Ukulele 1, or the melody, is in both notation and tab
Ukuleles 2 and 3 are only in tab
Baritone only has notation
I’m interested to know how people find this format and how it could be improved without creating a huge score! For example, would it be better to put the baritone part just in tab? Would players prefer to have just their part as opposed to the entire score? With single parts it would be feasible to put all parts in notation and tab although notation seems cumbersome for arpeggios and there would be a lot of pages. Another possibility is to have the score in notation only and the parts in tab only (also a lot of paper). Okay, my brain is starting to hurt!
It’s a good idea to explain to your group that the piece is meant to be played as a whole with all different parts coming together to give an orchestral effect. By itself ukulele 2 might not sound like the song but it works when the melody is added. Plus, stress that each player only needs to play one part. Maybe get folks to highlight their part/line with a coloured marker as it’s easy to get confused on the page turns.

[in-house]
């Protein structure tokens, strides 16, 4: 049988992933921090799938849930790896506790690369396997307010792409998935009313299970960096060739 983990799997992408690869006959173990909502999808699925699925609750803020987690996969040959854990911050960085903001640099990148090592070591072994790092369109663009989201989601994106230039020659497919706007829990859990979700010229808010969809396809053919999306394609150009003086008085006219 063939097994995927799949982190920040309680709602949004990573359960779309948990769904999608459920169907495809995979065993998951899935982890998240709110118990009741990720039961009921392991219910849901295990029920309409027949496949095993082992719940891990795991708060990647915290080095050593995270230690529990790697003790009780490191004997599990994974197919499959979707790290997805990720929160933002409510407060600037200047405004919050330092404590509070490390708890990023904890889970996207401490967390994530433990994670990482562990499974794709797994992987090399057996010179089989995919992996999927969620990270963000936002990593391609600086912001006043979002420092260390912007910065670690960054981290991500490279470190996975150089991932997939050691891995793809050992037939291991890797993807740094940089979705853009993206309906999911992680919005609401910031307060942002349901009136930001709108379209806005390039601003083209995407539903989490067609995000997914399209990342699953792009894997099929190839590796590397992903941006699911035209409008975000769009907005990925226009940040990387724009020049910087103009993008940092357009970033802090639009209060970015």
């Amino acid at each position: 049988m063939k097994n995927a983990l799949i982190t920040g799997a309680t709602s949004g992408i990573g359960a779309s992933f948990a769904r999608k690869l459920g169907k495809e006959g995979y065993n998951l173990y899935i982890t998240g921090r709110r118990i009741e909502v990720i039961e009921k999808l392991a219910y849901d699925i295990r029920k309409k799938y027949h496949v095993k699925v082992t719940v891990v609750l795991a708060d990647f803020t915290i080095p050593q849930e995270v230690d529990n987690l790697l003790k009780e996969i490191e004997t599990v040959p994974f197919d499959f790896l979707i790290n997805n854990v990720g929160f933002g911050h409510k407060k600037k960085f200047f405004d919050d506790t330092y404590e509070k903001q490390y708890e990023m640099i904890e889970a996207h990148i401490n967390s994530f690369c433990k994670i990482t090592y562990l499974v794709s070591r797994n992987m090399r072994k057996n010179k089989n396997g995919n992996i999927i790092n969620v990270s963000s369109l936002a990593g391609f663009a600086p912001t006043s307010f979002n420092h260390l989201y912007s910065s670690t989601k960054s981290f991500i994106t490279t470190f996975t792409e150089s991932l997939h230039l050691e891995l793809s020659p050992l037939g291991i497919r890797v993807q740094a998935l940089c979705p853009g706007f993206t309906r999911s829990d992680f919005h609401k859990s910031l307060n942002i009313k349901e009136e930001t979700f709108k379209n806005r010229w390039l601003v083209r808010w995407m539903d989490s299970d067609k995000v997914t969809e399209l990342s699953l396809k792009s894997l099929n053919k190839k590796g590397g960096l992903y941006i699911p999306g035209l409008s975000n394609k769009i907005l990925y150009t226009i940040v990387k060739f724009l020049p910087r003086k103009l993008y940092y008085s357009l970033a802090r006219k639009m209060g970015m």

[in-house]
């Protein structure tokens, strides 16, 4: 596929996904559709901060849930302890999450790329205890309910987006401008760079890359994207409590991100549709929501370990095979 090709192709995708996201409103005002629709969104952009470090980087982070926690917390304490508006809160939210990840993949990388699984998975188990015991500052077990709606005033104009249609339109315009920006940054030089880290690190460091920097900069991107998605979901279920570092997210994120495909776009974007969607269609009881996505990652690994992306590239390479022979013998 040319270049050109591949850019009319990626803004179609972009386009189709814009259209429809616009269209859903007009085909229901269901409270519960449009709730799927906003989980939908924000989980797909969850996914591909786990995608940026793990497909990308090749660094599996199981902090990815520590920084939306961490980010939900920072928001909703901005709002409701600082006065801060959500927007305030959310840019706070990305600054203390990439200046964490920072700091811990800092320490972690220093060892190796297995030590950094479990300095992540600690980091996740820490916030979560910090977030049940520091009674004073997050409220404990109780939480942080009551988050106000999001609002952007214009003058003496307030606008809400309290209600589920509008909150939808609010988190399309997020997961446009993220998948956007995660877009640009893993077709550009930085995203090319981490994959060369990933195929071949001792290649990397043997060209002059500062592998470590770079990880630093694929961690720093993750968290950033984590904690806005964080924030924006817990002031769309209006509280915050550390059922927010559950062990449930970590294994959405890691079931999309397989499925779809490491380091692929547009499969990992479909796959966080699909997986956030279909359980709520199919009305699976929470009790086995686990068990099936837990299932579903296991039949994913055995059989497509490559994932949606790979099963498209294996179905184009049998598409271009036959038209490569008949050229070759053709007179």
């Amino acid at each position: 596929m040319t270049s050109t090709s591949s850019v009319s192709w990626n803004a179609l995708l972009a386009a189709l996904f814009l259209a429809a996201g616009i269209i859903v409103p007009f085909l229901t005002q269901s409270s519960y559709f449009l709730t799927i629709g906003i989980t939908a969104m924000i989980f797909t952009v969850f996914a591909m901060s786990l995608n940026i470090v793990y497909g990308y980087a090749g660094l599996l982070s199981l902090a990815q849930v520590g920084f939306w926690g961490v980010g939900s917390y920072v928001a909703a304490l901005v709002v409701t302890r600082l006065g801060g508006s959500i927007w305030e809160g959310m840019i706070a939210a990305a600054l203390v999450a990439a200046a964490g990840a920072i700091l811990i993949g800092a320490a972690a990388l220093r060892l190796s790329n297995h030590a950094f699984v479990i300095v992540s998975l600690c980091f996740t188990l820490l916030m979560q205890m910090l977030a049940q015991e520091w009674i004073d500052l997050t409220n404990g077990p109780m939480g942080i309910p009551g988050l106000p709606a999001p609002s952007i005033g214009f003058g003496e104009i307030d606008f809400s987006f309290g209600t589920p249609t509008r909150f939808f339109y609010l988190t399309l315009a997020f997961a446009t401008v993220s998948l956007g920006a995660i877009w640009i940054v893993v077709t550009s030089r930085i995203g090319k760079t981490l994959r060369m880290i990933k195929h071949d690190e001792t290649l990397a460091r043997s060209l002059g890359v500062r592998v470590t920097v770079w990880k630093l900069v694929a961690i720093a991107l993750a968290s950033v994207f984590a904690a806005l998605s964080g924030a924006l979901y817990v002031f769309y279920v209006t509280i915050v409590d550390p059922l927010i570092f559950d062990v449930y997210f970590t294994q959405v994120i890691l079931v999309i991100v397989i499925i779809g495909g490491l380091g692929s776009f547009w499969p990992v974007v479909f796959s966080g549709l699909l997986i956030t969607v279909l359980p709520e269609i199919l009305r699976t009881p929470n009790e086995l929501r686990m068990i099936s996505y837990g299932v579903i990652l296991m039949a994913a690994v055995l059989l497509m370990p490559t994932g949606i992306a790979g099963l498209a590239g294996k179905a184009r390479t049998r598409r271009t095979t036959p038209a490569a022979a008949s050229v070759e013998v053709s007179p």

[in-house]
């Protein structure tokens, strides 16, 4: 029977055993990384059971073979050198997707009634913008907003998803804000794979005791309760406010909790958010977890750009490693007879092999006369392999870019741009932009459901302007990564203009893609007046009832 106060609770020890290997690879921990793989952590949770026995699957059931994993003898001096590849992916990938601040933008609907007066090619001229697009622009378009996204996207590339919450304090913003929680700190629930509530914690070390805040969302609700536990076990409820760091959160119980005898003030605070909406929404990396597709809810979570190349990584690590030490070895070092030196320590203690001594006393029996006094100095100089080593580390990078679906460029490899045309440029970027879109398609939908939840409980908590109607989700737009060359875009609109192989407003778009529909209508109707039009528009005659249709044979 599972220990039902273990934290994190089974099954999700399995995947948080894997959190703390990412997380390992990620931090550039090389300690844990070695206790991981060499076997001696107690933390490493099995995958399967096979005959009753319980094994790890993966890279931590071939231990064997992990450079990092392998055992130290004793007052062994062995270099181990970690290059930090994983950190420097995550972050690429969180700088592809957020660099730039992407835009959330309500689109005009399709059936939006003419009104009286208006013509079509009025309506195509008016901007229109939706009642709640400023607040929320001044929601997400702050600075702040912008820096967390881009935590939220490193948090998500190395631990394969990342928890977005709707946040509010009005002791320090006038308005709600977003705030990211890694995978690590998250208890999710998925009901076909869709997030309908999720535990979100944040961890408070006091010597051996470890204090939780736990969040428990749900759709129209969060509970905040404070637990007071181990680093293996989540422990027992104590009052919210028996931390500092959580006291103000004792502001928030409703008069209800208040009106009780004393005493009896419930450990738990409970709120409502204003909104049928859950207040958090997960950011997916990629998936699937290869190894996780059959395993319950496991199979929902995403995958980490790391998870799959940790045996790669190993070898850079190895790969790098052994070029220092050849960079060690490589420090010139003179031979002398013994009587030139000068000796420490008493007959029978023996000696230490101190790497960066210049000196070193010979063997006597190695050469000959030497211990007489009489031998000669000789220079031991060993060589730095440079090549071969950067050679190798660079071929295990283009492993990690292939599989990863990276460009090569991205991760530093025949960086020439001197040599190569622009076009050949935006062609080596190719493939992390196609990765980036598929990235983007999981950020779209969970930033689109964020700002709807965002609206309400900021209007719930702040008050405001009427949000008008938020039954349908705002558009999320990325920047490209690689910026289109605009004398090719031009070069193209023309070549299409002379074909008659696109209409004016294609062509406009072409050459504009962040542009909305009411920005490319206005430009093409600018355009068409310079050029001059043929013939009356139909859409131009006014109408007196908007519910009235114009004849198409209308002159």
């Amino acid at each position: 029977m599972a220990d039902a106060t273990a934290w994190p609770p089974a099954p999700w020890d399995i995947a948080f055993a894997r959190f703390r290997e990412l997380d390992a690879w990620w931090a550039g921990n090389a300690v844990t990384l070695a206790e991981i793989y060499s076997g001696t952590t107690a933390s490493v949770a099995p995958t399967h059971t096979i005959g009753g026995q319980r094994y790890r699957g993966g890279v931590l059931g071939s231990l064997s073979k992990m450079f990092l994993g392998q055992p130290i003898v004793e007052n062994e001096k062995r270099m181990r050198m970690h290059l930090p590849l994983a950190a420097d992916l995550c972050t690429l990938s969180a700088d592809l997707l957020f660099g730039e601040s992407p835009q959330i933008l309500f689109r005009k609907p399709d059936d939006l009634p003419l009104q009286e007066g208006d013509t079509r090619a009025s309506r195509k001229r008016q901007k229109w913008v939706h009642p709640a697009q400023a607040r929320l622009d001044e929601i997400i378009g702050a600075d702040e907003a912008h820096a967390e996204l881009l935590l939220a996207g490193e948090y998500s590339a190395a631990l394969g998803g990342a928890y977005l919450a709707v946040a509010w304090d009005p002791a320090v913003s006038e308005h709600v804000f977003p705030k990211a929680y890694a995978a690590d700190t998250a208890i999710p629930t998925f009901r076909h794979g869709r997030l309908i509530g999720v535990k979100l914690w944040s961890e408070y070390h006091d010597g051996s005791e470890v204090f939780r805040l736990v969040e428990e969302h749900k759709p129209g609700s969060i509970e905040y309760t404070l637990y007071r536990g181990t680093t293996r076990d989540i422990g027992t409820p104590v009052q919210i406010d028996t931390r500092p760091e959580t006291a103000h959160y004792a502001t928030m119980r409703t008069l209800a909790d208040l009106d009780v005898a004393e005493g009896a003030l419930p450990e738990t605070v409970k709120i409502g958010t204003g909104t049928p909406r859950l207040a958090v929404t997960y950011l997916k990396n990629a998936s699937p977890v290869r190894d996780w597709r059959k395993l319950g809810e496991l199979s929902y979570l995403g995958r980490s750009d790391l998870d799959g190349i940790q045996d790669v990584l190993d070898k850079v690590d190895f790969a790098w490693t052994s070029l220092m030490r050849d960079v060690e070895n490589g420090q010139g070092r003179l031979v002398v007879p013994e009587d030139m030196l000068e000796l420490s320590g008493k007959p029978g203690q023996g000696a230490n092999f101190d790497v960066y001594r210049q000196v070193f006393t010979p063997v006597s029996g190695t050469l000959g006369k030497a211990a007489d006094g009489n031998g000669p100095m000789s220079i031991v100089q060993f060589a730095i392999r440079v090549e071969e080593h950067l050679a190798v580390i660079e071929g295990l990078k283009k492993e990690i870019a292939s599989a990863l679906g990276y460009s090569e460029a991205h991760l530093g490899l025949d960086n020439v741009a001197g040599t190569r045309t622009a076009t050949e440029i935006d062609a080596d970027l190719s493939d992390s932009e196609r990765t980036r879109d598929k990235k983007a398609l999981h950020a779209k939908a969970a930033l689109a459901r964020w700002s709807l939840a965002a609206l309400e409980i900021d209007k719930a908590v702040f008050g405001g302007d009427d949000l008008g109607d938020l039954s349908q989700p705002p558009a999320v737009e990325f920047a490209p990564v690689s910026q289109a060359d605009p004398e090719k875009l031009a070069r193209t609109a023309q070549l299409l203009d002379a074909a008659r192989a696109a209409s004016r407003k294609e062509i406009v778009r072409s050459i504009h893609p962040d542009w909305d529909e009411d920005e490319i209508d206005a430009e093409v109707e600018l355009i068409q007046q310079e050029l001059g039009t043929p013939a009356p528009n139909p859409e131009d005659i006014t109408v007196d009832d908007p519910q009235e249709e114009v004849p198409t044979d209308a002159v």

Arrange the group so that all ukulele 1 players are sitting together, all the ukulele 2 players are sitting together, all the ukulele 3 players are sitting together and the baritone is at the side, or back (nothing personal).
Have the most people playing the melody (ukulele 1) as this is the part that really needs to stand out. I would suggest having 3 people playing the melody to every 1 playing the arpeggio. Depending on the size of the group you should only need 1 or 2 people playing chords and 1 maybe 2 baritones. You might need to tweak the number of players on each part to get the balance right.
Make sure the arpeggio players (that’s ukulele 2) don’t speed up, especially when they start playing the quaver section! Also, make sure the arpeggio has shape. The 1st and 3rd beats should have most weight as this will compliment the lullaby affect of the melody. If every note is played with the same weight/attack then the arpeggios will sound like sewing machines. The arpeggio should ebb and flow.